Climatewire recently ran a rather tedious article rehashing Monsanto's familiar talking points, on the occasion of a media conference put on by the GMO seed/agrichemical giant. Here's a sample:
The company's pipeline is teeming with seeds aimed to protect farmers from losses due to pests, heat, drought and nutrient deficiencies. Nitrogen-efficient corn is expected in the next three to 10 years, as are high-yielding soybeans.
These Wonder Seeds of the Future are vital, the company insists, because (as the Climatewire reporter puts it) "The world will need to double its crop output to satisfy 9 billion people on just a sliver more of available land." According to its marketing pitch, Monsanto will solve that problem by conjuring up seeds that allow farmers to "produce more, conserve more, [and] improve lives."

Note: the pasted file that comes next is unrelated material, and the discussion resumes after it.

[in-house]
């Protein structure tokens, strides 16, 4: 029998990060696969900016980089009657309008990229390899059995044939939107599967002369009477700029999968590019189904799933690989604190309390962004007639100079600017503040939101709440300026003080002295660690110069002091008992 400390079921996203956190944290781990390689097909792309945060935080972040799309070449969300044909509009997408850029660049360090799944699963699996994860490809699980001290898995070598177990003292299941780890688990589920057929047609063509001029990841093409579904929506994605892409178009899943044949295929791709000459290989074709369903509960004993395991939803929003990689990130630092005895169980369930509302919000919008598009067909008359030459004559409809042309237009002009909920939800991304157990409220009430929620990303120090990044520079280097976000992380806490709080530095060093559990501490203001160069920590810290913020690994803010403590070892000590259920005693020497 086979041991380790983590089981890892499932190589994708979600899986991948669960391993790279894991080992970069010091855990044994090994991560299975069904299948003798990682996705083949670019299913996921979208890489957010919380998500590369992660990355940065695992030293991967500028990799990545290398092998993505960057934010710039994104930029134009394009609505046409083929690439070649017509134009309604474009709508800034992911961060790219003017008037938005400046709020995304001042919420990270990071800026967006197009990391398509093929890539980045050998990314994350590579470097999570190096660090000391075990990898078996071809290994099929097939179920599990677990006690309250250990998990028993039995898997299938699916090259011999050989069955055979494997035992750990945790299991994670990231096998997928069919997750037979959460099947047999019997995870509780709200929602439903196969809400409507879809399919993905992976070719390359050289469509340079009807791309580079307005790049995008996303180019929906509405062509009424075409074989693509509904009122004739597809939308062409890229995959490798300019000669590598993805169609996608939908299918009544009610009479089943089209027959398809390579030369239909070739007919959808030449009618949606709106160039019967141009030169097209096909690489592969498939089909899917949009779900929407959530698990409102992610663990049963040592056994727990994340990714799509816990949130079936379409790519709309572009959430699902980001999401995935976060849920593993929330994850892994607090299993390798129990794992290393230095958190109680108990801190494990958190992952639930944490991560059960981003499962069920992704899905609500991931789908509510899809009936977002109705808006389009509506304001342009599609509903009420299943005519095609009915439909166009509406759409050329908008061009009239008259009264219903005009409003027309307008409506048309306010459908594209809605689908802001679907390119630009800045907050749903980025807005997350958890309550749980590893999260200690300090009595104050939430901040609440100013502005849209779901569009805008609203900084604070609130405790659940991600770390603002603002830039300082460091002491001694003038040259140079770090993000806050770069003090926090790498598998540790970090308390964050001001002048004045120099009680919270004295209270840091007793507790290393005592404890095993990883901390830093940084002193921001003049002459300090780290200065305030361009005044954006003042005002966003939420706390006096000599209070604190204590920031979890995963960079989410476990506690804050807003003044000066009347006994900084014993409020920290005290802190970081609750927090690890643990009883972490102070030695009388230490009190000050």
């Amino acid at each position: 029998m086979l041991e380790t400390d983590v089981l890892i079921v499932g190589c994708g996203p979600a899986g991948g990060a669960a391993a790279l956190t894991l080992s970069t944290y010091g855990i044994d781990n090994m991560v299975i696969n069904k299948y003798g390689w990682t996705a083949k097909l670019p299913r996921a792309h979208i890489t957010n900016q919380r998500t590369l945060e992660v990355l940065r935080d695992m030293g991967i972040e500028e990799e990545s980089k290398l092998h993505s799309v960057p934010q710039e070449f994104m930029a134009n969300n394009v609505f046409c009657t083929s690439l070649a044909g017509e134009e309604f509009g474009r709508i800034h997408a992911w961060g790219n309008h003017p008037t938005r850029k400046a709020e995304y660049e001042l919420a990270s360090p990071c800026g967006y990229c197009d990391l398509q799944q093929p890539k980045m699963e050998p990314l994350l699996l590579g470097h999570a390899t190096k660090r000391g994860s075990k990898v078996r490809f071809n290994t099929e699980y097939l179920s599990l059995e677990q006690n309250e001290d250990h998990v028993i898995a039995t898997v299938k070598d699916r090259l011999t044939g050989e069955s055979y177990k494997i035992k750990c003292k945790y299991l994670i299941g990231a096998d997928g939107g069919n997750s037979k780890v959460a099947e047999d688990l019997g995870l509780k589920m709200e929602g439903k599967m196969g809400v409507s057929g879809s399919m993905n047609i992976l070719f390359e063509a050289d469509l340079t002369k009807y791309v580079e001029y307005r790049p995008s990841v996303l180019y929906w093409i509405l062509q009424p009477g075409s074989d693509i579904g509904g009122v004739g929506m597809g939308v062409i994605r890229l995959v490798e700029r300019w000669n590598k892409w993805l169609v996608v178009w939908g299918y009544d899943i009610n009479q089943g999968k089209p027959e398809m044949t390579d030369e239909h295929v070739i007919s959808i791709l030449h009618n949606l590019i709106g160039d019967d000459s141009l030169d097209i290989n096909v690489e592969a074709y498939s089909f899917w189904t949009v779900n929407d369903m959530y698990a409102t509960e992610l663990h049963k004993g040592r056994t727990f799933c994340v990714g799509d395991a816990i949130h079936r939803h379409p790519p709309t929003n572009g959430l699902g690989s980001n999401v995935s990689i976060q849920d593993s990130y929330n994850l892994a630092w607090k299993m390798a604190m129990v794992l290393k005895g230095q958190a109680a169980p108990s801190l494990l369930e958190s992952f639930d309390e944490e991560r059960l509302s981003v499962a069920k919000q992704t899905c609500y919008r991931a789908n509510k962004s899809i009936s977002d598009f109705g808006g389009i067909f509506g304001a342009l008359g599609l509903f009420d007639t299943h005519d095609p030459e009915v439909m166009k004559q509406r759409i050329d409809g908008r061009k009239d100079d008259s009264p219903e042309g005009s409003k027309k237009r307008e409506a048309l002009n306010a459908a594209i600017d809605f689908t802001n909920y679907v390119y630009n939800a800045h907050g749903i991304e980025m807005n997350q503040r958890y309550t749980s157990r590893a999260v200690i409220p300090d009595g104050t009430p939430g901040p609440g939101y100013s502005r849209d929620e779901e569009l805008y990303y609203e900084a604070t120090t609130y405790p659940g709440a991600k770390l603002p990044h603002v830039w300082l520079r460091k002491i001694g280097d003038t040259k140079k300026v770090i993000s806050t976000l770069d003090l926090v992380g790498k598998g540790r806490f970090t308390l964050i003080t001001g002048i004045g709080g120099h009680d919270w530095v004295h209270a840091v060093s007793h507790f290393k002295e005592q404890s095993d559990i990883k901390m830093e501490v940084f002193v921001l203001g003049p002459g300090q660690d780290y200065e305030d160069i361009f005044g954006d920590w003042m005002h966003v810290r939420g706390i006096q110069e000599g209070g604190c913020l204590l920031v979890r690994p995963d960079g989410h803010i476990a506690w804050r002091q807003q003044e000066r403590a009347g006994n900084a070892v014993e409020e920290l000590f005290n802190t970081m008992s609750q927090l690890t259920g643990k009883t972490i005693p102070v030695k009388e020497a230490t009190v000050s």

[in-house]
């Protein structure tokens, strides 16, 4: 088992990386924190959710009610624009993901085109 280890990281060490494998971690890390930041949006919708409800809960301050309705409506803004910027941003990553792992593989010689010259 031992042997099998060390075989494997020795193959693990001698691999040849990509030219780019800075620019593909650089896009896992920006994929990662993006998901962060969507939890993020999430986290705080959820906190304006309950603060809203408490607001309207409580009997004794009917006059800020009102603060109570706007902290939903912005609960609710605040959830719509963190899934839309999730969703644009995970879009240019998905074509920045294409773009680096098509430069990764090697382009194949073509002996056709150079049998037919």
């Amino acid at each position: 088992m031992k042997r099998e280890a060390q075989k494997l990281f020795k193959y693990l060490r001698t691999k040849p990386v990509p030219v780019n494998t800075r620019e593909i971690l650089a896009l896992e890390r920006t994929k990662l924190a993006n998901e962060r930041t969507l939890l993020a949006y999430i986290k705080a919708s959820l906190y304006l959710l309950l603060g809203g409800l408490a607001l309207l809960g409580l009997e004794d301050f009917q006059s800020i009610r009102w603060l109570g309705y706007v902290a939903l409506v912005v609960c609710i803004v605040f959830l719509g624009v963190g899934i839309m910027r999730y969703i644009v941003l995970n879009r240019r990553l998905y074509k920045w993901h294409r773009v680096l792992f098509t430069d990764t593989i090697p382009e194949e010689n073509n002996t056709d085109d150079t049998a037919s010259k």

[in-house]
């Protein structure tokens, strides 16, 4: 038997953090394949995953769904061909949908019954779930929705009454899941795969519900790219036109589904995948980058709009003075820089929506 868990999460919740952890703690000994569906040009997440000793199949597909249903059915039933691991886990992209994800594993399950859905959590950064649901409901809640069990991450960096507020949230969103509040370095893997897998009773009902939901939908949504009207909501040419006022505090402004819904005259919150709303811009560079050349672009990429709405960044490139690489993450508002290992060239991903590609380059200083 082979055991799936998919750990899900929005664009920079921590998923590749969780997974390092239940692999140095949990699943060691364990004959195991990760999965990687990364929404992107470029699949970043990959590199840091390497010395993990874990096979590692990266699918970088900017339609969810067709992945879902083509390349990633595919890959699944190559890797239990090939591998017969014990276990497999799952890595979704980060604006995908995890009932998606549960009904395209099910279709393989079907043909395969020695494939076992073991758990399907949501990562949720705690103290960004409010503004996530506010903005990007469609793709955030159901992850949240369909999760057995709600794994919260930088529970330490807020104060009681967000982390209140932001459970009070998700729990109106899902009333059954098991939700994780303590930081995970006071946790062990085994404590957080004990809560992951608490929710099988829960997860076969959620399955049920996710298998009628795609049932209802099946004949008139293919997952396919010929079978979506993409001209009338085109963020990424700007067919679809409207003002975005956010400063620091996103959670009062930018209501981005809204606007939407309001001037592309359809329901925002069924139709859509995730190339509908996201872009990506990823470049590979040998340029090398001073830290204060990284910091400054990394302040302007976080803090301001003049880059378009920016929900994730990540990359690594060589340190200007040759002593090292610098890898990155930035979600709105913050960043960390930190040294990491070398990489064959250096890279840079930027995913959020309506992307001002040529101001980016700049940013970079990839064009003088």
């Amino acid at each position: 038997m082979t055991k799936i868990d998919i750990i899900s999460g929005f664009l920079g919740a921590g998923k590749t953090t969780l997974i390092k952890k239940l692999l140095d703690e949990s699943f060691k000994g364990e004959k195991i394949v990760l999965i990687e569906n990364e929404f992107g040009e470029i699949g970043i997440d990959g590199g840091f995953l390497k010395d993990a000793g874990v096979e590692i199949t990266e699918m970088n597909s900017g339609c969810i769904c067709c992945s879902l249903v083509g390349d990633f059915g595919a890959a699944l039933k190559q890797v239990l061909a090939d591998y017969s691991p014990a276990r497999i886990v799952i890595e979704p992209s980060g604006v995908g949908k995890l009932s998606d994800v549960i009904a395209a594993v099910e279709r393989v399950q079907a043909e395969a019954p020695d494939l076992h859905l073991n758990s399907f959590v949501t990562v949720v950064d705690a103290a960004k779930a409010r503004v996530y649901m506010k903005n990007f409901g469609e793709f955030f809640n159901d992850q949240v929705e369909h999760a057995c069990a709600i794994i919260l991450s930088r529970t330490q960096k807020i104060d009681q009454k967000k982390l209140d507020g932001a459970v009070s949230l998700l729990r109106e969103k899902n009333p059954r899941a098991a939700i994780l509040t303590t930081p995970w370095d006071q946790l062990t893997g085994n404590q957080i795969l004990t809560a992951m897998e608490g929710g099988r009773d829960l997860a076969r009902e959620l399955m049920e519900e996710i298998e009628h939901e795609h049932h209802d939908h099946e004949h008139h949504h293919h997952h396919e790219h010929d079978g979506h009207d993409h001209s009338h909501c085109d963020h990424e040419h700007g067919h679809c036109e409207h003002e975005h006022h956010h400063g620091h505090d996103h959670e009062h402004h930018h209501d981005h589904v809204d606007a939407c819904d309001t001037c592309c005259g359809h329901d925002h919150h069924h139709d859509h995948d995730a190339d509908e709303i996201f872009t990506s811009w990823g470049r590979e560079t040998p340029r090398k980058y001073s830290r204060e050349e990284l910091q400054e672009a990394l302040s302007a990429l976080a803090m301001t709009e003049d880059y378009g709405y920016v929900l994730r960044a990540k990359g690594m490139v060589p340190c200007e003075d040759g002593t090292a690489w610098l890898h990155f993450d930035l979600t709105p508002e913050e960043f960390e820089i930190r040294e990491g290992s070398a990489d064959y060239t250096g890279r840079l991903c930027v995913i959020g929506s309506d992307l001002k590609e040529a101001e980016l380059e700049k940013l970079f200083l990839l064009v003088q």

While contemplating the Cilmatewire piece-which was, to be fair, balanced by withering analysis from Union of Concerned of Scientists' Doug Gurian-Sherman-I got to to thinking about a Guardian article I read a while back on how people are scraping by in the Gaza Strip under the twin hardships of occupation and blockade.
Under siege from Israel, Palestinian farmers in Gaza have limited land, little access to water, and face ruinously high fertilizer costs (when they can get fertilizer at all): In other words, the very conditions Monsanto claims its seeds will save the world from. But these farmers don't have access to the wonder seeds, partly because they don't exist yet (Gurian-Sherman is skeptical that they ever will); and partly because Palestinian farmers don't have the resources to buy pricey patented seeds anyway. (How farmers resource-strapped farmers are ever supposed to afford Monsanto's premium-priced super-seeds-if and when they do come into existence-has never really been explained.)